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Berger, Thomas Louis

Cincinnati

Born: July 20, 1924

Ohio connection: Birth

Thomas Louis Berger, deemed "one of the 20th century's most important writers in the English-speaking world" by the Times Literary Supplement, was born on July 20, 1924, in Cincinnati, Ohio. This satiric and darkly funny novelist is revered by writers and critics everywhere who, like Thomas Edwards of the The New York Times Book Review, cannot understand "why Thomas Berger isn't more generally recognized as one of the masters of contemporary American fiction." Berger, a 1948 graduate of the University of Cincinnati, worked as a librarian at Columbia University and for The New York Times Index and Popular Science Monthly before publishing his first novel, Crazy in Berlin, in 1958. The novel is the first of four that, while following "mock-hero" and Everyman Carlo Reinhart from adolescence through middle age, also chronicles suburban American life and the struggles of the common man in post-World-War-II America. The Reinhart saga continues in Reinhart in Love (1962), Vital Parts (1970) and Reinhart's Women (1981). Berger is best known for writing Little Big Man (1964), "the best novel ever written about the American west" according to The New York Times Book Review critic R.V. Cassill. The novel, whose movie was also a hit at the box office in 1970, details the prairie life of another "mock-hero" and Everyman, 111-year-old Jack Crabb, the only white survivor of the Battle of Little Big Horn. Berger's more recent novels include Best Friends (2003), about two completely different men who are life-long best friends and the wife that comes between them, and Adventures of the Artificial Woman (2004), about a man who, dissatisfied with modern American women, decides to build himself the perfect mate.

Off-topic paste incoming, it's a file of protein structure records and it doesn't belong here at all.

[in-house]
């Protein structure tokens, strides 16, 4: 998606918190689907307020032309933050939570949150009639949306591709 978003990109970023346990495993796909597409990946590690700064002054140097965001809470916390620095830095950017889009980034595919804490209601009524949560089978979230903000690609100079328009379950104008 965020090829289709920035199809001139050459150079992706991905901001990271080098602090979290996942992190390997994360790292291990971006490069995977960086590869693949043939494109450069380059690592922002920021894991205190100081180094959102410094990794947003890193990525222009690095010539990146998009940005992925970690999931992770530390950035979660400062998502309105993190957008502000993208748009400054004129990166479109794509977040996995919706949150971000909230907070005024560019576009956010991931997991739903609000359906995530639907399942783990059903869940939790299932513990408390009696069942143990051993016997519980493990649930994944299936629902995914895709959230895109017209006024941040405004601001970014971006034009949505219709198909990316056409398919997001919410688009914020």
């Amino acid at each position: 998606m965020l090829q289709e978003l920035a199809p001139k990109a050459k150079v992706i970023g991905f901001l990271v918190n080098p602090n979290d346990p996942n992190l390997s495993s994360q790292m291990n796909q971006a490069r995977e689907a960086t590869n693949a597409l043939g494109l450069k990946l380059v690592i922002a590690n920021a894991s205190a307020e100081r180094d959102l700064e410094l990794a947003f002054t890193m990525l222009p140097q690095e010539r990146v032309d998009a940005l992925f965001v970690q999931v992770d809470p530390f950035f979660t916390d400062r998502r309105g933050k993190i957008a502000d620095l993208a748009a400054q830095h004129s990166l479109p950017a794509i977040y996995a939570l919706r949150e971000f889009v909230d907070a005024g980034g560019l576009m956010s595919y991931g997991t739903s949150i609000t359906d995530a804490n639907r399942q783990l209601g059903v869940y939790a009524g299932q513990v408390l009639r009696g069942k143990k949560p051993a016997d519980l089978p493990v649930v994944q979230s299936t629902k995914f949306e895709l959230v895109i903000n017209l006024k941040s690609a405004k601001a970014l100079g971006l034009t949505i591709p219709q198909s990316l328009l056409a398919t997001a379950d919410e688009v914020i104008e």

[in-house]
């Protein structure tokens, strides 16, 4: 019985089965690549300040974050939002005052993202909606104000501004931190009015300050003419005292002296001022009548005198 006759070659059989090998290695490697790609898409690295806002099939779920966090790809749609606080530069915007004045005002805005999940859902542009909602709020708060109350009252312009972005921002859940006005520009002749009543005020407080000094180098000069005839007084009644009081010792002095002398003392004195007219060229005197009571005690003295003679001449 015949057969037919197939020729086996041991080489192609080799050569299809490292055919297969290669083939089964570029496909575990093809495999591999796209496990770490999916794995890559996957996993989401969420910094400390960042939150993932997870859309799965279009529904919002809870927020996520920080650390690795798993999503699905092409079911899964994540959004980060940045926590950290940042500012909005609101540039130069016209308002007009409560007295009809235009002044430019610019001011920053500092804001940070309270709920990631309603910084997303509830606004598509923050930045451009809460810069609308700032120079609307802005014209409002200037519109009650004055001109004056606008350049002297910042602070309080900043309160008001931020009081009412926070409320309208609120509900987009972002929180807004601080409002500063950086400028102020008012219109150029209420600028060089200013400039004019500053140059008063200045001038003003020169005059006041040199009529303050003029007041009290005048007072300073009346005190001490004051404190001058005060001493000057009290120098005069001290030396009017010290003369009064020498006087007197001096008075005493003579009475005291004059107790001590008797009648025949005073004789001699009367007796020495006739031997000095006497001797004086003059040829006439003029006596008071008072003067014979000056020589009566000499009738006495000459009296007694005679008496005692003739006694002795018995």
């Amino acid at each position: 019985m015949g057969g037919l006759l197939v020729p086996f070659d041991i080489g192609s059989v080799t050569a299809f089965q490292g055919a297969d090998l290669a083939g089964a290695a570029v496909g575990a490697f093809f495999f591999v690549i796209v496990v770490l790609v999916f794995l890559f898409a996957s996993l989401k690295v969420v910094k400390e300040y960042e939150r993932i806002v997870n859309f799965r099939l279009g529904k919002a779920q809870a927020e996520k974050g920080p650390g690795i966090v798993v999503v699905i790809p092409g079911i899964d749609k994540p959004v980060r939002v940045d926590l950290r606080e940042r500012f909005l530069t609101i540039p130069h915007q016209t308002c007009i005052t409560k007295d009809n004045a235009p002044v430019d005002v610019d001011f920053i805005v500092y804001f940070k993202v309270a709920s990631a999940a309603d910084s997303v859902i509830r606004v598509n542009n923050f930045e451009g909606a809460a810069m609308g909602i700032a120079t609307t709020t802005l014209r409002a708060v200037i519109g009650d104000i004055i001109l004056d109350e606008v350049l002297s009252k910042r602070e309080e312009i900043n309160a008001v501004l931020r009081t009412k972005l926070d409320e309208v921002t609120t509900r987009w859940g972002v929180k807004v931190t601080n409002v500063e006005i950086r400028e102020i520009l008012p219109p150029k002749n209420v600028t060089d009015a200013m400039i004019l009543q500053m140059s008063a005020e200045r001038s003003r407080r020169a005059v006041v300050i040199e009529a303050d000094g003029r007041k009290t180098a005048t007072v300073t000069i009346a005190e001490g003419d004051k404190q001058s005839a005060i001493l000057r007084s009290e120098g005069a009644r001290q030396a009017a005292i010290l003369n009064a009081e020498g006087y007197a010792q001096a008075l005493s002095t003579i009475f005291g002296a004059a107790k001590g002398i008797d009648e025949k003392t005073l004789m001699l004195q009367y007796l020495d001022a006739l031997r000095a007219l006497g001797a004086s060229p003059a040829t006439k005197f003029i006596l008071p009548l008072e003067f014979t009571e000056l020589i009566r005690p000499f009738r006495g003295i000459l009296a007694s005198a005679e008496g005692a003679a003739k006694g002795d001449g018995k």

Awards:
Dial fellowship, 1962; Western Heritage Award, and Richard and Hinda Rosenthal Award, National Institute of Arts and Letters, both 1965, for Little Big Man; Ohioana Book Award, 1982, for Reinhart's Women; Pulitzer prize nomination, 1984, for The Feud; Litt.D., Long Island University, 1986; honorary member, Phi Alpha Theta.